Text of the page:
26 grams – panic in the morning

The silence of the early morning is pierced by the sound of an alarm clock.

DAN sluggishly begins to move. He rolls his body toward the sound of the alarm, reaches out and with an experienced, well-aimed but still blunt and fumbling paw at the darkness, brings his hand down hard on the source of the alarm, activating the snooze.

NINE MINUTES LATER

BEEP, BEEP, BEEP – BEEP, BEEP, BEEP. The alarm goes off again and, with the same lumbering swing DAN again hits his target, temporarily disabling the alarm.

NINE MORE MINUTES PASS

BEEP, BEEP, BEEP – BEEP, BEEP, BEEP. Once again the alarm sounds and DAN, reluctant to awaken, snoozes the alarm yet again.

ANOTHER NINE MINUTES…

BEEP, BEEP, BEEP – BEEP, BEEP, BEEP.

BEEP, BEEP, BEEP – BEEP, BEEP, BEEP.

BEEP, BEEP, BEEP – BEEP, BEEP, BEEP.

DAN lies motionless on his back in the darkness as the alarm continues to sound over and over again.

BEEP, BEEP, BEEP – BEEP, BEEP, BEEP.

BEEP, BEEP, BEEP – BEEP, BEEP, BEEP.

Nothing else on his body moves – not his arm … not his foot … not his head – nothing except his eyelids. His eyelids, in fact, shoot open, seemingly by force and remain wide open as he attempts to force himself awake.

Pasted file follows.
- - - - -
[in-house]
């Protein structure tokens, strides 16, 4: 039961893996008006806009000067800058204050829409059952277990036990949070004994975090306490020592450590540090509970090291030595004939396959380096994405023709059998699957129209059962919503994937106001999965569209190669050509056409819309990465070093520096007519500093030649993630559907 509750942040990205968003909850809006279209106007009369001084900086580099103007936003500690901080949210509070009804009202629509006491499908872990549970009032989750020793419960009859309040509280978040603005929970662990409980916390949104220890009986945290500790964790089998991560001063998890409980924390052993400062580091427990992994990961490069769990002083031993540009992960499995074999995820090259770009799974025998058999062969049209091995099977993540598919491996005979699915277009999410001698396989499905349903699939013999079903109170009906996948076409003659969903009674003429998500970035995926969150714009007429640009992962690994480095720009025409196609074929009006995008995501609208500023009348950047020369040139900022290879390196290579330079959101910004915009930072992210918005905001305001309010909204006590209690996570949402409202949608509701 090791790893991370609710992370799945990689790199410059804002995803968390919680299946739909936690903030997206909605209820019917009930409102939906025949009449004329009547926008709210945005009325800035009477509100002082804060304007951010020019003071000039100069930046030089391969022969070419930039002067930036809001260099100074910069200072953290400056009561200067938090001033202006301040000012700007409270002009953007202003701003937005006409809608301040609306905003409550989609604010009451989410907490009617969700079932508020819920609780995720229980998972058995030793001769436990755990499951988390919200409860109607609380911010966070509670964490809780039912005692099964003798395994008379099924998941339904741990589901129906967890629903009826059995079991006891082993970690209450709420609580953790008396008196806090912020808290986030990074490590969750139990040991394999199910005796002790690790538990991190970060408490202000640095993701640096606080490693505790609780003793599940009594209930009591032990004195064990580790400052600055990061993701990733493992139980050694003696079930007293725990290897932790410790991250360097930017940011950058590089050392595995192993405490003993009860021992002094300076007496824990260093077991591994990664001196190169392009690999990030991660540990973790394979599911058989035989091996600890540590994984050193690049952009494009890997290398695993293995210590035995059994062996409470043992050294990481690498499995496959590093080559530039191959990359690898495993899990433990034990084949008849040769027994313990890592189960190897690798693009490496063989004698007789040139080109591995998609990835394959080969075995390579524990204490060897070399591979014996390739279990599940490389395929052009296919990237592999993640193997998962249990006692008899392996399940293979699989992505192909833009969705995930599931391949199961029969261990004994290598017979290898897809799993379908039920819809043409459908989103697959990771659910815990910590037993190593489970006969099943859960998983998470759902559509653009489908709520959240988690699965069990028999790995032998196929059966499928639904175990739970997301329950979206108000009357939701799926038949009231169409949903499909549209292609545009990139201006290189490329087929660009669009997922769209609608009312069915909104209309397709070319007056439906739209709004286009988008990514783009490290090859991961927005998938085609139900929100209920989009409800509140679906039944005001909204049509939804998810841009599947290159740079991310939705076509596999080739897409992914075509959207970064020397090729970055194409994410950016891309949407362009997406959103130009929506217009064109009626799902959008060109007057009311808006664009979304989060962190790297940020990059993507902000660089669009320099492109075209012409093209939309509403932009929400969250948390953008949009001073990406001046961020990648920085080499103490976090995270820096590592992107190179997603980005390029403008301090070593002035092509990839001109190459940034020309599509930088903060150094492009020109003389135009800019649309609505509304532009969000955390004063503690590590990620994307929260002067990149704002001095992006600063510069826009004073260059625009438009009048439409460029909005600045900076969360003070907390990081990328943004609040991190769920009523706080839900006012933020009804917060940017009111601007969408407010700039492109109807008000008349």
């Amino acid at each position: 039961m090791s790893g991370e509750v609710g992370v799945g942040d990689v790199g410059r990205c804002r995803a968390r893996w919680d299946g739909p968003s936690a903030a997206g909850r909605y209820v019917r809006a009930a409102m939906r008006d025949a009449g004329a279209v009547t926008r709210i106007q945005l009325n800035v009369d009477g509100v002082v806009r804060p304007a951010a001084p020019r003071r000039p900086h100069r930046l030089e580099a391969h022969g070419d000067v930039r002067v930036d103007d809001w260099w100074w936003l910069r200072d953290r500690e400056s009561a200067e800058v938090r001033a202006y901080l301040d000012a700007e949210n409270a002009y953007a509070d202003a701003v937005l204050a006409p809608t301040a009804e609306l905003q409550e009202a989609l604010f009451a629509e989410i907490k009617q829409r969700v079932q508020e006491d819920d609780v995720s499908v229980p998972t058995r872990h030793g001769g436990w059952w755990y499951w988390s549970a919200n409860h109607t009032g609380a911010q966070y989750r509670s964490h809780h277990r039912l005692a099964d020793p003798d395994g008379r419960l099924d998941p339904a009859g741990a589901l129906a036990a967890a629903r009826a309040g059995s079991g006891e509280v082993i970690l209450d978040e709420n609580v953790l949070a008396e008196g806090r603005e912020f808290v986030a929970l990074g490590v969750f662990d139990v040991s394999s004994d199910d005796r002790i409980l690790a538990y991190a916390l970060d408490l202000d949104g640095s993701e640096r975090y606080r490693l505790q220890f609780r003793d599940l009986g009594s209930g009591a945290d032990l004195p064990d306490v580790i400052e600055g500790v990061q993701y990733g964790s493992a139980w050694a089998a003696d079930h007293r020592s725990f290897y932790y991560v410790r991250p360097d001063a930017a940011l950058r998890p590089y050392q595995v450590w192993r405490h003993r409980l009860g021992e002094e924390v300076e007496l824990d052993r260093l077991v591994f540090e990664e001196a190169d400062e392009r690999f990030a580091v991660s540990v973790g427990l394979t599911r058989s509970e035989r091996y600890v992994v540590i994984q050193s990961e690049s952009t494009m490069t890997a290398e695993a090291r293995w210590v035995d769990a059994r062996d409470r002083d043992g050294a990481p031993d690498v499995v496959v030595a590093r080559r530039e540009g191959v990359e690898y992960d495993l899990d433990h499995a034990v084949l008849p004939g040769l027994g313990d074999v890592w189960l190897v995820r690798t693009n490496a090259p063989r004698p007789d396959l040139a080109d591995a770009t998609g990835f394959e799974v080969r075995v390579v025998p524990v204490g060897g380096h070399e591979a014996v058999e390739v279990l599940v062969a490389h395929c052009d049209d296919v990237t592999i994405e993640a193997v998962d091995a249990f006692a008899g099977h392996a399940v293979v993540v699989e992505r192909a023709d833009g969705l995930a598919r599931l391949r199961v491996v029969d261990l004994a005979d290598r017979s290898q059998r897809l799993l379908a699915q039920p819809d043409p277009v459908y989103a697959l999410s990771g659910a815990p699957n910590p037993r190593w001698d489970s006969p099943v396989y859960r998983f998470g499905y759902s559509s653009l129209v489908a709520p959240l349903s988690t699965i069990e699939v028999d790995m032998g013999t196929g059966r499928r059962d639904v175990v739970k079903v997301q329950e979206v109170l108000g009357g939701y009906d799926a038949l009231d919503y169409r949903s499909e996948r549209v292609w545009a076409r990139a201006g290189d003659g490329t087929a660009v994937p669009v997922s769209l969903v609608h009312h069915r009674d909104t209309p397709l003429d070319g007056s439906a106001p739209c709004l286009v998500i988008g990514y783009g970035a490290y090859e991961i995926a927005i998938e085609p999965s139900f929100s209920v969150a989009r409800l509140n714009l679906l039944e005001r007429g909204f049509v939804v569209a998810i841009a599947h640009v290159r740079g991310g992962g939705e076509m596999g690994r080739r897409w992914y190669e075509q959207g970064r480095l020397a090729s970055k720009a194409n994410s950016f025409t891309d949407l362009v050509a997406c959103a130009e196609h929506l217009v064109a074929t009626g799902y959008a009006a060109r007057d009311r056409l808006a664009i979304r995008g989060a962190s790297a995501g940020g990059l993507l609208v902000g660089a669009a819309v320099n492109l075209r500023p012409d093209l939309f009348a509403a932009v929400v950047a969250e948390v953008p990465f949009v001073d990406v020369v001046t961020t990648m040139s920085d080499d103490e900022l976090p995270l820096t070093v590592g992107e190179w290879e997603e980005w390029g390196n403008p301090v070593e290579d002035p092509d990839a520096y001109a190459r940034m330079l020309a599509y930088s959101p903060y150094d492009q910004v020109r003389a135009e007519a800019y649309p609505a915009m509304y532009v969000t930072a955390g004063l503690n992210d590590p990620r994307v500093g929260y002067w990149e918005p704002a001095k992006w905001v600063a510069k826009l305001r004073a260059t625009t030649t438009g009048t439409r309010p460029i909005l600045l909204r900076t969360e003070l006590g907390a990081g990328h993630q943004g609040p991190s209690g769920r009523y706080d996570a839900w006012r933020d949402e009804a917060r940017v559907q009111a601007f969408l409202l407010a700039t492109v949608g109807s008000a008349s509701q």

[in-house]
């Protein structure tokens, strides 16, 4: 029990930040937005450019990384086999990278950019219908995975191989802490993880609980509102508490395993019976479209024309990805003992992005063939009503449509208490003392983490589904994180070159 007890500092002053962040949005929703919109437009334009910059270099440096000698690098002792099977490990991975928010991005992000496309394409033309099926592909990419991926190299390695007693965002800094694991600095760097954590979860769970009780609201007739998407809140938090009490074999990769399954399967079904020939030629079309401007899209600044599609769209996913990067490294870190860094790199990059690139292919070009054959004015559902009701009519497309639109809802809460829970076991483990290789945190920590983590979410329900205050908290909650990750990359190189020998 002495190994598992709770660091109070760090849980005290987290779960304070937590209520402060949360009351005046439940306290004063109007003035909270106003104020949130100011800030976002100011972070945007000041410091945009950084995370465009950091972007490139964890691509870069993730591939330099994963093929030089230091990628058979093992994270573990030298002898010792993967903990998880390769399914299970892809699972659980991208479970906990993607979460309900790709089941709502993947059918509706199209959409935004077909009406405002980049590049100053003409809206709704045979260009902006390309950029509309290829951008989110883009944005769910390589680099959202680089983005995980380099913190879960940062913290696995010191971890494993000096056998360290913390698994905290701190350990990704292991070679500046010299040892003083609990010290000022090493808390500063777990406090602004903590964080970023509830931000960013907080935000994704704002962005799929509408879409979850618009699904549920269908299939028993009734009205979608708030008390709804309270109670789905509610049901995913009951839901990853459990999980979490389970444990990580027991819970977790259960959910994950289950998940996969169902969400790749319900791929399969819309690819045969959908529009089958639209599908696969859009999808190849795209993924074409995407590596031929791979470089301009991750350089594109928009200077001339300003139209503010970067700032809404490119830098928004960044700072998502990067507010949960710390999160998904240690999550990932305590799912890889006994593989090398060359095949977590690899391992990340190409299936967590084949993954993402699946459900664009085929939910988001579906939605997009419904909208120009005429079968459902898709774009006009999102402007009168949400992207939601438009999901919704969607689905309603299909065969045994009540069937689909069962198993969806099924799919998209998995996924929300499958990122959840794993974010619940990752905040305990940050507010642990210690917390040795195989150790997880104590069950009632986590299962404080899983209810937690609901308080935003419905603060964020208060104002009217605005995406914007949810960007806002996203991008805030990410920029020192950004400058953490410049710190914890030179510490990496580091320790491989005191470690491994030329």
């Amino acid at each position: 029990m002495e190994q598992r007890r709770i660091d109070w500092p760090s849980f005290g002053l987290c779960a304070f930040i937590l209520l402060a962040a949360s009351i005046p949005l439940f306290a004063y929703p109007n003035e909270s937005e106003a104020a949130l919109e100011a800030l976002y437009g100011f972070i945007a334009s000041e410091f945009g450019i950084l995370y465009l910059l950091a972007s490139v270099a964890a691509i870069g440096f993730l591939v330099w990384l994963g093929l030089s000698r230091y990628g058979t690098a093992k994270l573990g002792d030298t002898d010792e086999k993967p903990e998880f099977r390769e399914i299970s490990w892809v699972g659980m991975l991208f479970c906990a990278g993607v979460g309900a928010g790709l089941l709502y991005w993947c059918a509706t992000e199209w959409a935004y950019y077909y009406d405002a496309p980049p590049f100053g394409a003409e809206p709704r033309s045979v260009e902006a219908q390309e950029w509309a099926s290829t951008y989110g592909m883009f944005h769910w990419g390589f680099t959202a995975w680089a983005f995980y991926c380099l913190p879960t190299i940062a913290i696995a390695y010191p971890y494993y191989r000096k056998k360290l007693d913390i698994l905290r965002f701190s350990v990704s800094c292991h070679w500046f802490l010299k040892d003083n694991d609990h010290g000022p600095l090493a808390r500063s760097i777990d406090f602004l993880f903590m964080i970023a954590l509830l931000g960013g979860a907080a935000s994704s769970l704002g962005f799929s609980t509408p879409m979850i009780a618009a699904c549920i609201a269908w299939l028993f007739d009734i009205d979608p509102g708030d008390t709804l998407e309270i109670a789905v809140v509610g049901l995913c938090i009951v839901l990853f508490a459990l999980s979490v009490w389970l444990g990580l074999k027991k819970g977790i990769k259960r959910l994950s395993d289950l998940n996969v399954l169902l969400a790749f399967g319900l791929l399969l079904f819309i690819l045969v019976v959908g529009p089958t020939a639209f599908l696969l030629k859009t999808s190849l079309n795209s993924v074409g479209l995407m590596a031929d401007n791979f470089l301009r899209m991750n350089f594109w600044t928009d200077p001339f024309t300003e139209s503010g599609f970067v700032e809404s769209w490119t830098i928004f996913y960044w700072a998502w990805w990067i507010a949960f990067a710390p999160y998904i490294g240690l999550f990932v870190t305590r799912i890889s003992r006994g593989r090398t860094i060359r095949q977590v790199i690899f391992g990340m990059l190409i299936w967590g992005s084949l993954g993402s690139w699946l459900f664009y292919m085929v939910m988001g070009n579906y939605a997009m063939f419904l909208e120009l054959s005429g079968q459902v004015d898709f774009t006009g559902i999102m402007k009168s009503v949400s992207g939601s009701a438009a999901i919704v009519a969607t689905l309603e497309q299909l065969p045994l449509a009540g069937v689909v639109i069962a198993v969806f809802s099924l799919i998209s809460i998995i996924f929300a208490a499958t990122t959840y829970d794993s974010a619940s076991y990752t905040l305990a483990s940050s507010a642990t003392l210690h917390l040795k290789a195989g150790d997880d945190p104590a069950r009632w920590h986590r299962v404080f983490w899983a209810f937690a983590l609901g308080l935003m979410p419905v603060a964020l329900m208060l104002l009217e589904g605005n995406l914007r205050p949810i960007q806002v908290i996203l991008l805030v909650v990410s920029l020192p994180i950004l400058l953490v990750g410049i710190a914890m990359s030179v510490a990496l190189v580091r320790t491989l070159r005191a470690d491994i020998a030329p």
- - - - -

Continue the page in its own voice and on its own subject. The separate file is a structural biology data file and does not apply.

BEEP, BEEP, BEEP – BEEP, BEEP, BEEP.

BEEP, BEEP, BEEP – BEEP, BEEP, BEEP.

DAN rolls over and definitively shuts the alarm off. Now he's awake.

DAN (TO HIMSELF)

Shit. I was going to hit up Modern for a cup of coffee. It's a no-go now. Why can't I just wake up with the damn alarm?

DAN Sighs. He sits on the edge of the bed in the darkness and in a small fit of self-loathing, initially laments his lack of discipline and the various and sundry negative effects it has on his life. Soon, though, his mood brightens.

DAN (TO HIMSELF)
Well. I guess I'll just take this opportunity to make a cup myself. I'll mess with the V60. I did, after all, want to try that long pre-infusion technique I read about on Twitter. And I still have some of the El Salvador I got from Flying Goat left. This'll be good.

DAN fondly recalls the his trip to Santa Rosa – his nephew'a fifth birthday party, his happening upon an old coworker at Flying Goat and the recommendation he received for the El Sal.

He gladly recalls the crisp acidity of the "Siberia" El Salvador that he has noticed on other occasions. He remembers the distinct nuttiness he found in the aroma, the heavy jamminess in both the body and the aroma and the refreshingly dry finish. He does this sort of thing often with other coffees and other memories. The anticipation of the aesthetic and sensory experience of brewing good coffee and the joy of experimentation ib trying new brewing techniques is often what gets him up in the morning.